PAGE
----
Militants gun down five in Assam’s Kokrajhar
Suspected militants of a National Democratic Front of Boroland (Ndfb) faction gunned down five bus passengers and injured four in Assam’s Kokrajhar district around 10pm on Friday.india Updated: Jan 18, 2014 14:49 IST
Suspected militants of a National Democratic Front of Boroland (Ndfb) faction gunned down five bus passengers and injured four in Assam’s Kokrajhar district around 10pm on Friday.
The militants said to be from the Ndfb (Sangbijit faction), which opposes peace talks with the government, specifically targeted Hindi-speaking passengers, according to survivors.
The militants stopped four night buses coming from different parts of North Bengal, dragged out 13 passengers, lined them up and opened indiscriminate fire, said a passenger who did not want to be named.
The shooting brought back gory memories of the late 90s when the United Liberation Front of Assam (Ulfa) used to similarly attack Hindi-speaking people in the state.
The Friday night bloodbath took place on NH 31 at Anthiabari Tiniali near Ramphalbil area of Kokrajhar, 270 km west of Guwahati. The massacre site is under Bodoland Territorial Area Districts (BTAD) limits.
Three passengers dragged out from the buses are still missing.
The injured have been admitted to the Lower Assam hospital in Bongaigaon town. The condition of three of the injured is stated to be critical.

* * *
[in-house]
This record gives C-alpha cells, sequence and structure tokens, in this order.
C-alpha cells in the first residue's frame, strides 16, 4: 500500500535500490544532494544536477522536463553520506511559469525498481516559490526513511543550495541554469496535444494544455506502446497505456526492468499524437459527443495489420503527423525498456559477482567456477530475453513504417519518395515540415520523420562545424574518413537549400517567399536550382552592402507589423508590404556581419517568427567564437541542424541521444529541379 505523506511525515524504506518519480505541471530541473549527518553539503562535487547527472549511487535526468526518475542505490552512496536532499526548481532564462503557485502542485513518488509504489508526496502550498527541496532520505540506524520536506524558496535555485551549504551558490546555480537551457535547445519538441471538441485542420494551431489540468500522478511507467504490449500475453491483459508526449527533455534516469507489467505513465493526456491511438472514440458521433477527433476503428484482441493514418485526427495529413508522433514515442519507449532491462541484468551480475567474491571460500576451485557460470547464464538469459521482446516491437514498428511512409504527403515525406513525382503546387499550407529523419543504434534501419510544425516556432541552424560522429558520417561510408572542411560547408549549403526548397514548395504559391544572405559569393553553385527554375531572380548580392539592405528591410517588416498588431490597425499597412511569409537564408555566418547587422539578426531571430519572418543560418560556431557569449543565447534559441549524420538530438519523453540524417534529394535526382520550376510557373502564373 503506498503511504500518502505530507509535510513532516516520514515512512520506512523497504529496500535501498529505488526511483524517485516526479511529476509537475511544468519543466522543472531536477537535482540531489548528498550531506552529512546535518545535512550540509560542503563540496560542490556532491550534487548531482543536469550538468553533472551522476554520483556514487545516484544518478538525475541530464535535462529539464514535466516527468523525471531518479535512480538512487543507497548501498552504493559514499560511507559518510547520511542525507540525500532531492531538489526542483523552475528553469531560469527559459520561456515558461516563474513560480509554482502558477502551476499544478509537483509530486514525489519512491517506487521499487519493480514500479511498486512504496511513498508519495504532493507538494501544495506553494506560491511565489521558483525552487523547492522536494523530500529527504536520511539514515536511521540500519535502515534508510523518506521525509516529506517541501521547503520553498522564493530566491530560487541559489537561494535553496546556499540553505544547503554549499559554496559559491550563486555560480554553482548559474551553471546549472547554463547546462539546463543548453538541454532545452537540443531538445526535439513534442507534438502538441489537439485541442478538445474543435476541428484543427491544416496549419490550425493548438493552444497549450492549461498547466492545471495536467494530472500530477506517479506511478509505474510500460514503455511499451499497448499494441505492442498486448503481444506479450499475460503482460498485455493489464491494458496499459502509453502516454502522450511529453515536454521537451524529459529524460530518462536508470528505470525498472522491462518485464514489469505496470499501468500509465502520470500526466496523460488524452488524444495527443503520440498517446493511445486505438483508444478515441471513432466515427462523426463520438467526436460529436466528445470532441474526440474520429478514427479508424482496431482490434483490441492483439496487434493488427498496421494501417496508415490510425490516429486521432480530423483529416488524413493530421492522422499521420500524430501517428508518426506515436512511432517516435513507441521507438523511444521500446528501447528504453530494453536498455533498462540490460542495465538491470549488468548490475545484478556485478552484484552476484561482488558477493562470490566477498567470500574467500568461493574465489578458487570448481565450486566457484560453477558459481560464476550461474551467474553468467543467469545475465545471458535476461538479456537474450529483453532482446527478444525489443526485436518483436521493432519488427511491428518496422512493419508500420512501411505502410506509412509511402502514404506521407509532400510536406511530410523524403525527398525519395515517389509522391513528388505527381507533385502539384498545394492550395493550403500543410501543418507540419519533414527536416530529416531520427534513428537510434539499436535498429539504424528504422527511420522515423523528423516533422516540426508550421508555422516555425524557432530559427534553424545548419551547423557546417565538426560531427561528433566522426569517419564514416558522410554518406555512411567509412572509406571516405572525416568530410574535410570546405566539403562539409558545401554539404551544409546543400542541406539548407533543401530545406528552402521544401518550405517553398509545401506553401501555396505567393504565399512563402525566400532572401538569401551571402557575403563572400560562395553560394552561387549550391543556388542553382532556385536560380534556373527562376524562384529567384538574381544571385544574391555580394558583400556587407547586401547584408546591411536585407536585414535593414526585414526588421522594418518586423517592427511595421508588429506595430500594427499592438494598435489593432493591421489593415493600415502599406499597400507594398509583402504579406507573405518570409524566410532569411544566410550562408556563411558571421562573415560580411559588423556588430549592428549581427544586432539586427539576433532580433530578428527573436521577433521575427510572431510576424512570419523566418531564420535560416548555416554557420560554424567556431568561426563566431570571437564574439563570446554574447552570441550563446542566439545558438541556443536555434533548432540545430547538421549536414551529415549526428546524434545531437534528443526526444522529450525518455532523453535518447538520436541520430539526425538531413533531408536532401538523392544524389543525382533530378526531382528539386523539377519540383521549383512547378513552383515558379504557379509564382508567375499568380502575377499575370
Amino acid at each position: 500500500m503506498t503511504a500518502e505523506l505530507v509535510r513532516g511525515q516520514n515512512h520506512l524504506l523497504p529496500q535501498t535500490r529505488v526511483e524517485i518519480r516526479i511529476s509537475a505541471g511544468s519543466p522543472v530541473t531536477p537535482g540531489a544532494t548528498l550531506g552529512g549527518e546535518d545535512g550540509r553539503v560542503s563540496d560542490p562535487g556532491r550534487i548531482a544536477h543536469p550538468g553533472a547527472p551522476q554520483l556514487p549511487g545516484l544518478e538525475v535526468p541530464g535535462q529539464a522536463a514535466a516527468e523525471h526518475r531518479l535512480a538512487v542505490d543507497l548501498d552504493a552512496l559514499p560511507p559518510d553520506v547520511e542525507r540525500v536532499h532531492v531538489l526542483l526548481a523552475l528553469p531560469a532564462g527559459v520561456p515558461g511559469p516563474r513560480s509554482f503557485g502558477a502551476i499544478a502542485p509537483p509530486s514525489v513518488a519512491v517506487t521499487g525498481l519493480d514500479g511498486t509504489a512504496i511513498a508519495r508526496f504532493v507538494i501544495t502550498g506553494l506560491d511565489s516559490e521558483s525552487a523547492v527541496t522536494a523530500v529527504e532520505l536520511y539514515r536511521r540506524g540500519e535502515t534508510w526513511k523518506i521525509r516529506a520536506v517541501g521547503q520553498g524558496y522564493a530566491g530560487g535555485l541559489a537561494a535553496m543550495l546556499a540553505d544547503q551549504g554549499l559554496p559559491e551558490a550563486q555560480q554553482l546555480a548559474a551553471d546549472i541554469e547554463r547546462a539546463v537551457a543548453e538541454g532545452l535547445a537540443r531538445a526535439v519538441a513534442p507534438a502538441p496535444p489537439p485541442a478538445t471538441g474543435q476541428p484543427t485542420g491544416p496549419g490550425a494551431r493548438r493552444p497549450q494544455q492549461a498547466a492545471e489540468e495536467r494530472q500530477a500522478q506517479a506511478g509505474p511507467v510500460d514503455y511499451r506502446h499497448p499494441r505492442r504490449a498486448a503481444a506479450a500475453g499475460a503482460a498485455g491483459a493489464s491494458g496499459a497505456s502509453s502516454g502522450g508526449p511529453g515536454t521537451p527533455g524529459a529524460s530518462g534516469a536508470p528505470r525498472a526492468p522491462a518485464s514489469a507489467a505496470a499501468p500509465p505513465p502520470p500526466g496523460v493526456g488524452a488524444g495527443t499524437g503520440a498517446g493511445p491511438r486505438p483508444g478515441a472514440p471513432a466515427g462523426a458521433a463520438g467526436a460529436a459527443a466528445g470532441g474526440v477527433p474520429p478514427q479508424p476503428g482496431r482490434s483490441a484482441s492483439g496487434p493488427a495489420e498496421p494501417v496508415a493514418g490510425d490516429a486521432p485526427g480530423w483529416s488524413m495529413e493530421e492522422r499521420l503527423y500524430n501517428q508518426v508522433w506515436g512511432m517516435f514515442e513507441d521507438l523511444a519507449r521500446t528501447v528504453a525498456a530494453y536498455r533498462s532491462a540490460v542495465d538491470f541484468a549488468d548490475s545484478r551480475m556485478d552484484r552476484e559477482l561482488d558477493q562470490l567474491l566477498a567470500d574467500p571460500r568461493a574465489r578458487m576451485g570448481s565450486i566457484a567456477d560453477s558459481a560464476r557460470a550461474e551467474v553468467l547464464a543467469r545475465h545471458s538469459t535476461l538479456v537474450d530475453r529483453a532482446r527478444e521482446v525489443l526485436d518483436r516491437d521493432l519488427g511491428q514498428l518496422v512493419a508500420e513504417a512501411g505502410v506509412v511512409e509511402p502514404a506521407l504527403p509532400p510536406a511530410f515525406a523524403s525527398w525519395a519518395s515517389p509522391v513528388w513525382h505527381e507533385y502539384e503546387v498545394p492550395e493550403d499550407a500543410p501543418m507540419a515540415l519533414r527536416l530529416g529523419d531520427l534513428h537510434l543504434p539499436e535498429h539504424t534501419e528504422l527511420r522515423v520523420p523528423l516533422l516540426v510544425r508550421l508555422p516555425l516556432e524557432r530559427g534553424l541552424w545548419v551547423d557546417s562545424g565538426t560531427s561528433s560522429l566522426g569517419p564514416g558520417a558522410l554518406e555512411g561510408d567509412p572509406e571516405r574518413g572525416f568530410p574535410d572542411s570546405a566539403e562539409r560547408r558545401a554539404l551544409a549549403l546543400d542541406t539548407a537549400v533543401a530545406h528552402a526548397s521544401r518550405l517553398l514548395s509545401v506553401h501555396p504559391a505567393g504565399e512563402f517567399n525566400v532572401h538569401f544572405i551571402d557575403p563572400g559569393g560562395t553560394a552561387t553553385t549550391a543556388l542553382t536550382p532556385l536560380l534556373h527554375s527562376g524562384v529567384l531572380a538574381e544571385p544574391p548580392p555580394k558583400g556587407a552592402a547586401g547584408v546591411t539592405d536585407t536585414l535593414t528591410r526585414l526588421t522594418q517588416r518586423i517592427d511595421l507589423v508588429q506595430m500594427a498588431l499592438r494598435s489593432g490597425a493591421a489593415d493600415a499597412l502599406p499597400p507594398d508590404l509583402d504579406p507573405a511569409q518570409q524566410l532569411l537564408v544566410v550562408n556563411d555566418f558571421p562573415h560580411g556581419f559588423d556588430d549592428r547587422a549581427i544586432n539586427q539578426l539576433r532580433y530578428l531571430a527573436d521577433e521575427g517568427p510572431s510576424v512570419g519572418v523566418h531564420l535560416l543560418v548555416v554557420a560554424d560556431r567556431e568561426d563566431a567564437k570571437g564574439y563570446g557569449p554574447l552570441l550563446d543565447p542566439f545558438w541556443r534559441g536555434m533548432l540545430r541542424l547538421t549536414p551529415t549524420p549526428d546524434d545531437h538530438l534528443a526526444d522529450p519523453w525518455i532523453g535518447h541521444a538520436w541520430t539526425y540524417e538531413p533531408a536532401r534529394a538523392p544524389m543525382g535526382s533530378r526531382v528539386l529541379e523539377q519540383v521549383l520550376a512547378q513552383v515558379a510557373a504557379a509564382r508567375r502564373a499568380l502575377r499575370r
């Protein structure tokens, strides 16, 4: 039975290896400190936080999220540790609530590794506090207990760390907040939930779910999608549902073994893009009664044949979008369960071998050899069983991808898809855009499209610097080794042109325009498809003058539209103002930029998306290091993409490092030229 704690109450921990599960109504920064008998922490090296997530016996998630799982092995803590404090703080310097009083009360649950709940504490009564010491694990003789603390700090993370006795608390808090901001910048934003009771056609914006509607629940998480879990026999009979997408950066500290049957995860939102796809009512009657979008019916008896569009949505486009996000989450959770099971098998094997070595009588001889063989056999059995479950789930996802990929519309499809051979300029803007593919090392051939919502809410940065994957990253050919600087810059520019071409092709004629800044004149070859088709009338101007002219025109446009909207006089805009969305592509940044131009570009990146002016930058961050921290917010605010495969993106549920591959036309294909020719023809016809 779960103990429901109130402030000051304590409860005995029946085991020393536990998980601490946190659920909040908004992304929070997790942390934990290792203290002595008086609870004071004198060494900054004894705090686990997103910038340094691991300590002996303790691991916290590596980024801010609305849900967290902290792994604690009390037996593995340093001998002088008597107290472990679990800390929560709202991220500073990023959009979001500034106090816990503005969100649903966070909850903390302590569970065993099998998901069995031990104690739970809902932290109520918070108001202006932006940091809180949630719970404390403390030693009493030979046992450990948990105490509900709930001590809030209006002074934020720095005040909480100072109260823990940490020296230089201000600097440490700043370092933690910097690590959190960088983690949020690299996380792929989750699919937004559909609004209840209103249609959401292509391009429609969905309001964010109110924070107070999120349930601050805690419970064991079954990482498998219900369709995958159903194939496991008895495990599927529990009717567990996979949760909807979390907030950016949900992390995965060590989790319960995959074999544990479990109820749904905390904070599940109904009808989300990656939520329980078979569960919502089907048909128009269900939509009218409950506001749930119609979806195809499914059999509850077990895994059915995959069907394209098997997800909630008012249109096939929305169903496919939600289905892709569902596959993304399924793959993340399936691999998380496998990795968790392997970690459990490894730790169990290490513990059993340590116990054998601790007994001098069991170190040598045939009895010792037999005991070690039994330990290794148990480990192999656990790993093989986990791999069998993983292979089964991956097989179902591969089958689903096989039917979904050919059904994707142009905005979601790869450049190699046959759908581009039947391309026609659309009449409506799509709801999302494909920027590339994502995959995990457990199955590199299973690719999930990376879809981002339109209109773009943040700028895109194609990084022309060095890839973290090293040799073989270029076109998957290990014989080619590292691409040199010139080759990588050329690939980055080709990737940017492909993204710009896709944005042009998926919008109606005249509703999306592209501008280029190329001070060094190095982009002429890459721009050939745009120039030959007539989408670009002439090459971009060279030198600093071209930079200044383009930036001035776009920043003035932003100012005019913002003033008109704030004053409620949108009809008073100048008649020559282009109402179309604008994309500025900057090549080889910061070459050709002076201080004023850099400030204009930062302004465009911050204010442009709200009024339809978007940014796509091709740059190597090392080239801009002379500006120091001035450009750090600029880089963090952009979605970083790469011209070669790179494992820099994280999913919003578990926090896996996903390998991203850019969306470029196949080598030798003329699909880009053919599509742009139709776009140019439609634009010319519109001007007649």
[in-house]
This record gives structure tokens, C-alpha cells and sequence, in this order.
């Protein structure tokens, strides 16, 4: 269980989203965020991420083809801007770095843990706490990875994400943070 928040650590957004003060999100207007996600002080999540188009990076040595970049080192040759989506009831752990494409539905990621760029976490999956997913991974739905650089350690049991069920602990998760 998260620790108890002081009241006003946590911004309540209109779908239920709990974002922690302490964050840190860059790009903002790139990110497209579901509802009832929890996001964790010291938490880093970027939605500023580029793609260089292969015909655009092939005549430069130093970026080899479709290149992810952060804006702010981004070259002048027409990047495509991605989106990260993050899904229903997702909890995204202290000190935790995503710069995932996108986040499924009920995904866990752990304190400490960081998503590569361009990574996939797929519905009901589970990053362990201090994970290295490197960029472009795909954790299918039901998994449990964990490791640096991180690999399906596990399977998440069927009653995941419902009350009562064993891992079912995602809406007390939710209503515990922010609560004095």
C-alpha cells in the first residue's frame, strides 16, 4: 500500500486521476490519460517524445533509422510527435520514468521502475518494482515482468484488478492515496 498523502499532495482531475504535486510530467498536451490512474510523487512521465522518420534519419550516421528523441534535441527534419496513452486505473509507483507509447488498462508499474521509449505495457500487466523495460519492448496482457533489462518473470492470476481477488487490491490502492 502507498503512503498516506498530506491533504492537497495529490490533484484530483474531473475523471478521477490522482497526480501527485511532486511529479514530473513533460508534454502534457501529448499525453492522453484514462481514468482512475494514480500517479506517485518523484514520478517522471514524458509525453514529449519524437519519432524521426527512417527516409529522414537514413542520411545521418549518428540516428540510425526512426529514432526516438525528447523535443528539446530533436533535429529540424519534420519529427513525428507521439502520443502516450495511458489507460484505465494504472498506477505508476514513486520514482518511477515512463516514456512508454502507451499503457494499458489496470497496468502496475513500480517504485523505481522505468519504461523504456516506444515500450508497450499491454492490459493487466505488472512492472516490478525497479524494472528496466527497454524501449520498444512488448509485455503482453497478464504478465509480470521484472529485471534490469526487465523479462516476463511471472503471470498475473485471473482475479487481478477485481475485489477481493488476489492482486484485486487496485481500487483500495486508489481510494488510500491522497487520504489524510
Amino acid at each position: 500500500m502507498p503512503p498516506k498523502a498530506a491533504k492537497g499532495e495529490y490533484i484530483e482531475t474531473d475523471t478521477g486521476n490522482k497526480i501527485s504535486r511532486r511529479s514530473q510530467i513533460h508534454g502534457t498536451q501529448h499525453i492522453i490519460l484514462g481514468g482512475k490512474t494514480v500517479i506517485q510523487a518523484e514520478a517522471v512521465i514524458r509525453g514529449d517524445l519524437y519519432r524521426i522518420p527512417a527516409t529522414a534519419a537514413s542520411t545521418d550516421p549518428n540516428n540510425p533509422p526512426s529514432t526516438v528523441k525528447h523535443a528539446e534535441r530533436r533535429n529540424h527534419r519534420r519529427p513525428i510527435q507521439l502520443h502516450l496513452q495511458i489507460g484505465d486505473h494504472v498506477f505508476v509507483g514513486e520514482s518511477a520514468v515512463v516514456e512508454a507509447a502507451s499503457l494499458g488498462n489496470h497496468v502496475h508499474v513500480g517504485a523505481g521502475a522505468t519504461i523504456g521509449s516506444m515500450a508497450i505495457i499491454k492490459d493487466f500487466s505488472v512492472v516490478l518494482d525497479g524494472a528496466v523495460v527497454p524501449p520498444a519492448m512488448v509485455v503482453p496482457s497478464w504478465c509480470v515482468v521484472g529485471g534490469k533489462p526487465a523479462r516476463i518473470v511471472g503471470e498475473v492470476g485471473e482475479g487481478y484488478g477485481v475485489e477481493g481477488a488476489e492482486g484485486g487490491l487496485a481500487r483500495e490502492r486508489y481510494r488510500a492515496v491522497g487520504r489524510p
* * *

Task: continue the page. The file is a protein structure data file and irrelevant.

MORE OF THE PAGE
The Ndfb (S) claimed responsibility for the killing. The outfit told journalists over phone they took action to protest the killing of a cadre by the police and army in a “fake encounter” on Friday morning at Kachugaon in Kokrajhar district.
“Security measures in the BTAD have been tightened,” GD Tripathy, commissioner and secretary of state home department said on Saturday.
Top police, army and paramilitary officials have rushed to Anthiabari Tiniali.
The buses were headed for Assam’s Dhemaji district and Meghalaya capital Shillong.
“The drivers of two buses and some passengers told us that after stopping the buses, militants forcefully get down some passengers and asked about their identity, whether they were Hindi-speaking or not. The non-Hindi speaking passengers were allowed to get in to the buses and drivers were ordered to drive on,” said a police official who declined to be named.
Survivors have told the police the militants were in military fatigues and the drivers stopped thinking army personnel were conducting a check.
One of the survivors who identified himself as Akhilesh Singh told the police and media he and his brother Pappu were coming from Siliguri town in North Bengal to Bandardewa in Assam’s Lakhimpur district when the militants struck.
Singh the militants dragged him, his brother and seven other Hindi-speaking passengers out of the bus and opened fire. “Pappu died in the firing. I ran and survived miraculously. I spent the night in the jungle by the roadside police rescued me on Saturday morning.”
On Friday, Assam’s new director general of police Khagen Sarma had told the media that anti-talks factions of Ulfa, Ndfb and Kamatapur Liberation Organisation were planning a series of blasts in the state ahead of Republic Day.